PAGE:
Tuition is usually what people talk about when they talk about the Board of Trustees, but they also have the power to create students support centers, so I’d like to create first gen[eration] student support centers on all the campuses. I’m a first gen student and I literally was thrown to the wolves. Everything is stressful and advising isn’t really equipped to handle the struggles of that. And I know there are efforts and there’s a student group that deals with it, but we need institutionalized support centers for that type of thing. I think that that’s something that all campuses could benefit from, particularly with Amherst’s strategic plan talking about keeping these things in retention, that would be a huge help to the effort.”

How does your platform differ from past student trustees?

JB: “I know [current Trustee] Jiya [Nair] focused a lot on the code of student conduct and getting that. The Land Use policy was a big part, she also focused on that when she was [Attorney General], but as student trustee that was one of her priorities.”

I think that [my priorities] just focus more on helping students get what they’re paying for and being supported in doing that.

[Former Trustee] Derek [Dunlea], he was a finance guy, so his was a lot of responsibility. They were both good at what they did. I’m just trying to build upon that and bring in conversations that usually aren’t talked about, particularly with first gen students, getting that back on the table.

Jiya [Nair] had to put in a lot of laborious work into getting them to vote on things, and anytime a student wants to get something passed there, it’s a huge effort, when it really shouldn’t be on the student side. So, I’m trying to build upon that and try and make it not so hard to get what we want out of the Board of Trustees.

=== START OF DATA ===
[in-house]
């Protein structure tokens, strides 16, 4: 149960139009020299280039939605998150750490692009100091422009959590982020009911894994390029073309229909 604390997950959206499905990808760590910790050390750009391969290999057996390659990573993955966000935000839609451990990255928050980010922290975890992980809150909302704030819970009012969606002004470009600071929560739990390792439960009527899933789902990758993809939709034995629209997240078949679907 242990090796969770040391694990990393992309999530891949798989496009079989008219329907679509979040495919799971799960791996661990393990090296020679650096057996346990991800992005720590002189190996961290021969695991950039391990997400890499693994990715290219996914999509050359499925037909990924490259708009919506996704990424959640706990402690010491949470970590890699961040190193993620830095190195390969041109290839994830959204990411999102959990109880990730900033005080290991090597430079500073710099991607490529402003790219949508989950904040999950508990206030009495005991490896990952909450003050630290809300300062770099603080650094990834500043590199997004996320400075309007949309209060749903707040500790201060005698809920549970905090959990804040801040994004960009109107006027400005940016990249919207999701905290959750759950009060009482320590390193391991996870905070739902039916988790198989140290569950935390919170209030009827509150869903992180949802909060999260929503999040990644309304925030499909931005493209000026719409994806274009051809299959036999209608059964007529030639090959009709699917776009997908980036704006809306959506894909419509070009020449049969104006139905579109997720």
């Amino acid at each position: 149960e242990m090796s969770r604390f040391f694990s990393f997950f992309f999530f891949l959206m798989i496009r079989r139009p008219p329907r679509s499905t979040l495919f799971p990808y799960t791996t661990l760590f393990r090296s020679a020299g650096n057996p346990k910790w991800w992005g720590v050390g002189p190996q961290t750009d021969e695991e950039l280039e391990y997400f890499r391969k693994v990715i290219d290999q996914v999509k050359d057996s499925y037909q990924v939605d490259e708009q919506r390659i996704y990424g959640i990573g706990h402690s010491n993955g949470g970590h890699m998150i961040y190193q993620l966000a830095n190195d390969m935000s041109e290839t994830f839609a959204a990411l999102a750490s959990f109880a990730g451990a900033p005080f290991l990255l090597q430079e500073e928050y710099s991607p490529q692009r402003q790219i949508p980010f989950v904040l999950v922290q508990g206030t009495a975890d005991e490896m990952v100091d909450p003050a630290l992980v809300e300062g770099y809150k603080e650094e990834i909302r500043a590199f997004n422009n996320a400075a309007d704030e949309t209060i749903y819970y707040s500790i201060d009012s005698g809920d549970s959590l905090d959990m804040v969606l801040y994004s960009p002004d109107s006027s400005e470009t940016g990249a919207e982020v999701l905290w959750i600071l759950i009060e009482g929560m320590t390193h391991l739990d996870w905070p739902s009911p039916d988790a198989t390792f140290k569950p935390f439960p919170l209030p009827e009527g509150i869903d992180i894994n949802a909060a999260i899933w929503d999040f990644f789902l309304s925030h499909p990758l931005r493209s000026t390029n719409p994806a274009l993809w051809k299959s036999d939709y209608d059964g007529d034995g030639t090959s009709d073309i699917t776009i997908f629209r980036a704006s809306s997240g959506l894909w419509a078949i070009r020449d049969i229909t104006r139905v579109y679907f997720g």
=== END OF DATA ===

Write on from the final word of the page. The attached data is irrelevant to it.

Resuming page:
So, not so much different, but I would say I’m expanding a bit. I’m less focused on these specific things and kind of broadening what this role may have.”

How are you planning on communicating with the student body when elected?

JB: “I know that Derek [Dunlea] did coffee hours every week with students, and he did it in the Center for Multicultural Advancement and Student Success office, not only so he could educate people but to also show students what the CMASS office is. I like that idea. I’d like to partner with different resources on campus to bring attention to both this position and their offices, especially since student support is a big part of what I want to do, so highlighting the students’ workplaces.

I’d also like to work with the administration itself to host events and also student organizations who are working on things with the Board of Trustees. I would like to have very regular contact with them. So a lot of meetings, I think. Pretty much it’s just making myself very open. Maybe I’ll post live things if people are interested on social media, basically just being accessible and making sure that my priorities are in line with what the people are actually wanting.

Kind of getting creative with it. Like how UMass does ‘Smart about Money’ and make it fun to teach people about those money things. It’s kind of boring stuff but they make it engaging. I’d like to make something about the Board of Trustees fun.”

Irina Costache can be reached at [email protected] and followed on Twitter @irinaacostache.